And though it may have taken me half the day to truly explore the lengths of the right grip, once I did it became apparent just why Hayes doesn’t run TC. There’s no need. Seamless on/off throttle response mated with the torque of the crossplane crankshaft engine makes for one of the smoothest and easiest to use power deliveries of any big-hp machine I’ve thrown a leg over. Even with TC on some of the other Superbikes I’ve ridden, the Suzukis specifically, I still found the Yamaha easier to ride. In fact, it may be the easiest Superbike I’ve ever twisted throttle from stop to stop on.

A typical byproduct of such bottom end torque can be a lack of top-end power and especially over-rev. Not with this Yamaha. It really is a belter engine; grunty low down, savage up top and musical everywhere. Get the blue bomber above 12,000 rpm and she comes to life like an un-caged rabid dog, shiftlights flashing from green to red fast enough to spin your eyes backwards. How Hayes uses them I’m not sure – they did me little to no good, quickly learning to paw for the next cog on the quick-shifter the split second I saw the first of the green lights. Anything later and I was having a violent affair with the limiter.

Once the grey matter between my ears had digested just how easy it is to exploit the traction and power from this R1 something wonderful happened: The lap times began to drop with – I was easily into the 1:42s, consistently. Next order of business: Explore the immense braking potential of the Brembo monoblocs.

Like his chassis, Hayes prefers his brakes single-minded and uncompromising. No initial squish or progressively building pads here; just 100% braking power – right here, right now – at the slightest touch of the lever. Keep pulling the lever and they bite harder, slamming the rider forward, taking a good bit of one’s upper-body strength to not go flying through the screen. Starting to get the drift here – Hayes likes it STIFF.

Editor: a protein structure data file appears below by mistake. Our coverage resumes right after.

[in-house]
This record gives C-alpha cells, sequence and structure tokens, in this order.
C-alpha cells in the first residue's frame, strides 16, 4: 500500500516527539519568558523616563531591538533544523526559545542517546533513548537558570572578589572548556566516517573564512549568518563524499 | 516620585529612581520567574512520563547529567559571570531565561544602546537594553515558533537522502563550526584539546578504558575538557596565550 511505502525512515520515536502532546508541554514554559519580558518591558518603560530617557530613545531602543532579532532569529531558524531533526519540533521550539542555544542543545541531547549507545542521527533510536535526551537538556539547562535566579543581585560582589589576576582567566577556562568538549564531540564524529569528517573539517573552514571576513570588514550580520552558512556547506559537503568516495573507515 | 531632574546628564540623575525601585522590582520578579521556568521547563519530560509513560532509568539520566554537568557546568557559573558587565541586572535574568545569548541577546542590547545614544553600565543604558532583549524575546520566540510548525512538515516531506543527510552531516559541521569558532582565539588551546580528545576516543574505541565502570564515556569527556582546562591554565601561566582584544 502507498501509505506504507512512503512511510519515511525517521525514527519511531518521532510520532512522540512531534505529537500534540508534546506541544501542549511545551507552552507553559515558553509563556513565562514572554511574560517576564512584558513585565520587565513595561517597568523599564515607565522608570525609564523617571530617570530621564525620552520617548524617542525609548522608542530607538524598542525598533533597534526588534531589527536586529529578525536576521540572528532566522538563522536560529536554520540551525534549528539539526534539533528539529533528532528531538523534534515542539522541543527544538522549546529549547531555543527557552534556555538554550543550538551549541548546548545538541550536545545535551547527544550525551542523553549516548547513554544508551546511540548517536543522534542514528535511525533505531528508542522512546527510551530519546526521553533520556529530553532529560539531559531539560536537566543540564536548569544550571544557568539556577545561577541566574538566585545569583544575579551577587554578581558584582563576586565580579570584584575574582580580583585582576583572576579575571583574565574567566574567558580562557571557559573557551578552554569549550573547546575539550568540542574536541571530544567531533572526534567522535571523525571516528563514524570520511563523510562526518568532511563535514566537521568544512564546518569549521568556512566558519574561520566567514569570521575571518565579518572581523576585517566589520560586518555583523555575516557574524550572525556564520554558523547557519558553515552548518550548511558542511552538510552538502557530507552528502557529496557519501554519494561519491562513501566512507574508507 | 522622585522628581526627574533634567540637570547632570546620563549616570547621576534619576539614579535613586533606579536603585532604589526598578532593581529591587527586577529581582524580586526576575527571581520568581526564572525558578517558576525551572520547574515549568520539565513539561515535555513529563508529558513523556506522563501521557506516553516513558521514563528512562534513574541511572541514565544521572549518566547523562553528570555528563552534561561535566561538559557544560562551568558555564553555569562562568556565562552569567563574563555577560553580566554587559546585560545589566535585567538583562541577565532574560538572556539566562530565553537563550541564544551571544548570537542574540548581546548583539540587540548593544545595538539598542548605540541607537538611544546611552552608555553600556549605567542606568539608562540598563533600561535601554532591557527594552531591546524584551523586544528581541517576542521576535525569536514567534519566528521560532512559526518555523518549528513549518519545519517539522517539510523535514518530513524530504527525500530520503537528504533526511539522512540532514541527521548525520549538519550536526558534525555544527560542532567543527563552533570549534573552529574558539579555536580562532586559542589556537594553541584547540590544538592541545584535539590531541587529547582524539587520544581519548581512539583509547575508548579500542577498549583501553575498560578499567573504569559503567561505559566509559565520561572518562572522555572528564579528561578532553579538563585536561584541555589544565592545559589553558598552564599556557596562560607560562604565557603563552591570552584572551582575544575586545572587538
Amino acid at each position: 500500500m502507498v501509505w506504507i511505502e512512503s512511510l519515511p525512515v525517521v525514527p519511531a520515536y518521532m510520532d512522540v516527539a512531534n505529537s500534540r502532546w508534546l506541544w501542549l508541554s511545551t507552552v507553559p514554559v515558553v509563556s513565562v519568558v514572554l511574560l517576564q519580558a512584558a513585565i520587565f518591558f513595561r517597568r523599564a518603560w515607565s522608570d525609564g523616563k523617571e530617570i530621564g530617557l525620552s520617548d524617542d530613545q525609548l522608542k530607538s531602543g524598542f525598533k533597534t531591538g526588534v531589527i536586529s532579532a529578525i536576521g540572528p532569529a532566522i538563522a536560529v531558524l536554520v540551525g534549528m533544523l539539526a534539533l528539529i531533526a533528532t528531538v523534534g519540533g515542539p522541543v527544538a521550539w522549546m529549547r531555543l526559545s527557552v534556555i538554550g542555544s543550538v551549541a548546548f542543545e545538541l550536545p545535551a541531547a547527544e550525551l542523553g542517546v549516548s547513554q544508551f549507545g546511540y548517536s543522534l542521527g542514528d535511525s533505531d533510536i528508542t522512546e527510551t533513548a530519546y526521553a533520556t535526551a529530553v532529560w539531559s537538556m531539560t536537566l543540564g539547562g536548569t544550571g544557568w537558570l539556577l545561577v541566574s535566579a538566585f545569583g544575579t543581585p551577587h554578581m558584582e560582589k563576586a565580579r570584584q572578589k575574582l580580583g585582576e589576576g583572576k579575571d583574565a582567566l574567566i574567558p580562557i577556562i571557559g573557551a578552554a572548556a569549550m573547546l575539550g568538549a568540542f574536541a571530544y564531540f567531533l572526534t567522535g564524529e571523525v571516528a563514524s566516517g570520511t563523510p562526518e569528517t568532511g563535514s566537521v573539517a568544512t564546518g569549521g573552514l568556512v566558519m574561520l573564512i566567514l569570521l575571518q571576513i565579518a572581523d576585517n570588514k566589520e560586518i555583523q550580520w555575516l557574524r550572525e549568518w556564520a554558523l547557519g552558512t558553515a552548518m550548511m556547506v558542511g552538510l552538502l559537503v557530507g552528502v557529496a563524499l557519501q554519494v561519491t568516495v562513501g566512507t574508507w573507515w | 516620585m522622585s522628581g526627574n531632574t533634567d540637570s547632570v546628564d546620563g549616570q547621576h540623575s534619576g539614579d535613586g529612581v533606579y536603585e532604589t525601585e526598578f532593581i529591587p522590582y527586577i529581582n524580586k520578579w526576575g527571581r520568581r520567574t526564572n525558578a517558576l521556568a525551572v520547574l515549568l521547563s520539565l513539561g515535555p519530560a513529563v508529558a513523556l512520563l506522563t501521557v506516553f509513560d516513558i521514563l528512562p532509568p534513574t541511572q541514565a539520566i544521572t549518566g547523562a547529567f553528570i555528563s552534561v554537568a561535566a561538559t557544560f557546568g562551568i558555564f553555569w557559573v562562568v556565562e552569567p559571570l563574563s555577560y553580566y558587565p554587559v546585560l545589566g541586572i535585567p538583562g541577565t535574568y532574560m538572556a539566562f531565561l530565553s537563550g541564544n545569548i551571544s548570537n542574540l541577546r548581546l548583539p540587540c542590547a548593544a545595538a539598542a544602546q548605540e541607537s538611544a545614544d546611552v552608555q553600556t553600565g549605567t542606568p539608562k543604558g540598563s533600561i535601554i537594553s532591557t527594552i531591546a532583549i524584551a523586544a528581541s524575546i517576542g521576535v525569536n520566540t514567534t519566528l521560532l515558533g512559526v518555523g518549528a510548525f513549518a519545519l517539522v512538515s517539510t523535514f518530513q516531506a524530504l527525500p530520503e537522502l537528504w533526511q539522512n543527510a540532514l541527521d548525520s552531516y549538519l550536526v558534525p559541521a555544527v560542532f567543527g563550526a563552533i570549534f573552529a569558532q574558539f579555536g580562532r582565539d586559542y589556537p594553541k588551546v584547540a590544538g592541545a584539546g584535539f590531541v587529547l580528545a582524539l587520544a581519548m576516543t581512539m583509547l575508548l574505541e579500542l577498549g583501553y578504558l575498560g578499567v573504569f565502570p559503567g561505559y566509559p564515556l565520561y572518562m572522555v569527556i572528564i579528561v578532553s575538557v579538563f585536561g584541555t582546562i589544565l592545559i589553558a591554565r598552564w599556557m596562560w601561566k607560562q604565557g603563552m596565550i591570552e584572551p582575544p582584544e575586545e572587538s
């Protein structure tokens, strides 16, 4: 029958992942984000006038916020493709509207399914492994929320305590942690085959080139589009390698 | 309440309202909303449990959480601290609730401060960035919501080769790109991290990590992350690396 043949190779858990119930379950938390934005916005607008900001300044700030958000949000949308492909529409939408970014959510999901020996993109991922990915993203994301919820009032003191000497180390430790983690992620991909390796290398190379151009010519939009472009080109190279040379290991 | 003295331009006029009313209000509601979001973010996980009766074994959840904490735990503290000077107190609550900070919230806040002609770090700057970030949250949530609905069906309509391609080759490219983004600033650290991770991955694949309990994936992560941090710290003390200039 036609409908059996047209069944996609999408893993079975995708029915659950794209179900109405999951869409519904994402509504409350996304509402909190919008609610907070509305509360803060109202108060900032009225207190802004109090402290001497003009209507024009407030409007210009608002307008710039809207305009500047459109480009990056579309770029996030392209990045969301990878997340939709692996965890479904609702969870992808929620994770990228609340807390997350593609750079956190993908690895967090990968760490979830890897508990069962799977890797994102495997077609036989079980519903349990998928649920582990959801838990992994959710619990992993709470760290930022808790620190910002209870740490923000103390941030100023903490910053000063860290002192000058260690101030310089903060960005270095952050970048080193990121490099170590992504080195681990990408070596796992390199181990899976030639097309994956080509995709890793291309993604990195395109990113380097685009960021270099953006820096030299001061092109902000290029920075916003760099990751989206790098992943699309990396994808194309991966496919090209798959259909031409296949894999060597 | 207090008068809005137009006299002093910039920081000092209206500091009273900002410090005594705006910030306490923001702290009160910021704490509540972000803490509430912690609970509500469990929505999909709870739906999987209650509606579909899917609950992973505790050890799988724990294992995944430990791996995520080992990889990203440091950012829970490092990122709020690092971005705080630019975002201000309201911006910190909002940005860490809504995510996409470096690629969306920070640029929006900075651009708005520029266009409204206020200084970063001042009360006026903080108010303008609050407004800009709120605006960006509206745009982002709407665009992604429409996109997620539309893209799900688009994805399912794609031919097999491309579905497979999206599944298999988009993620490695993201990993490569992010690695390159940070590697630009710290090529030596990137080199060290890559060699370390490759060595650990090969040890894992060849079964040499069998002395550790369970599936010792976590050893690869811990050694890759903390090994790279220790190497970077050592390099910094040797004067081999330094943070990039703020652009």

Josh Hayes Factory Yamaha YZF-R1
No shortage of power and Hayes' preference to not run TC or much wheelie control made this quite easy exiting just about any corner.
The binders also follow in the footsteps of the rest of the bike in regards that you get back exactly what you put in. The harder one pushes and the deeper into the suspension stroke one gets, the more feel and feedback the chassis provides. Due to limited hard-braking areas at SMMP there were only a couple places to really explore the brakes potential, but they are impressive, to say the least. On the other hand, when easy with them and not at pace, they lack feedback and do little more than make the rider jerky and awkward. Thus, there was no other option – hard on the brakes wherever possible.

The final two sessions of the day cemented things in perspective. For the second-to-last outing I took it easy, concentrating on photos, as I had a few good runs under my belt and the aim was to not bring it home in a box. Problem was, at a leisurely pace the bike once again reminded me how brutal it was – arms pumped back up, hands numb and I was quickly overheating. Thus, for my final “photo” session it was time to grab it by the scruff and give it everything I had – and then some – dropping my times by over two seconds a lap (best a 1:40.3; 1:39s easily in sight). Doing twice as many laps as the previous session took half the effort – arms loose and no hand numbing here. Everything was spot on. Not to mention, how many opportunities does one get to really push a factory Superbike towards its limit for a full day? I wasn’t about to let a single lap slip away, that’s for damn sure. And while I could tell the team was a bit nervous that she would come back in one piece, it reaffirmed what Hayes’ Yamaha YZF-R1 is all about: Ten-tenths or no-tenths.

No TC or overly-complicated electronics here – just an astonishing reach of rudimentary ability; the relentless neck-snapping acceleration, the deep and glorious exhaust note and the almost spookily rigid, yet truly communicative chassis. This thing really is a proper Old School Superbike at its finest. And I enjoyed every last adrenaline-filled second of it…  Santa, I want on for Christmas, please!

(Note to Yamaha – Please build a production version of exactly this bike with lights and mirrors! There’s no question you’ll have a winner. Though you may want to soften the suspension a tad…)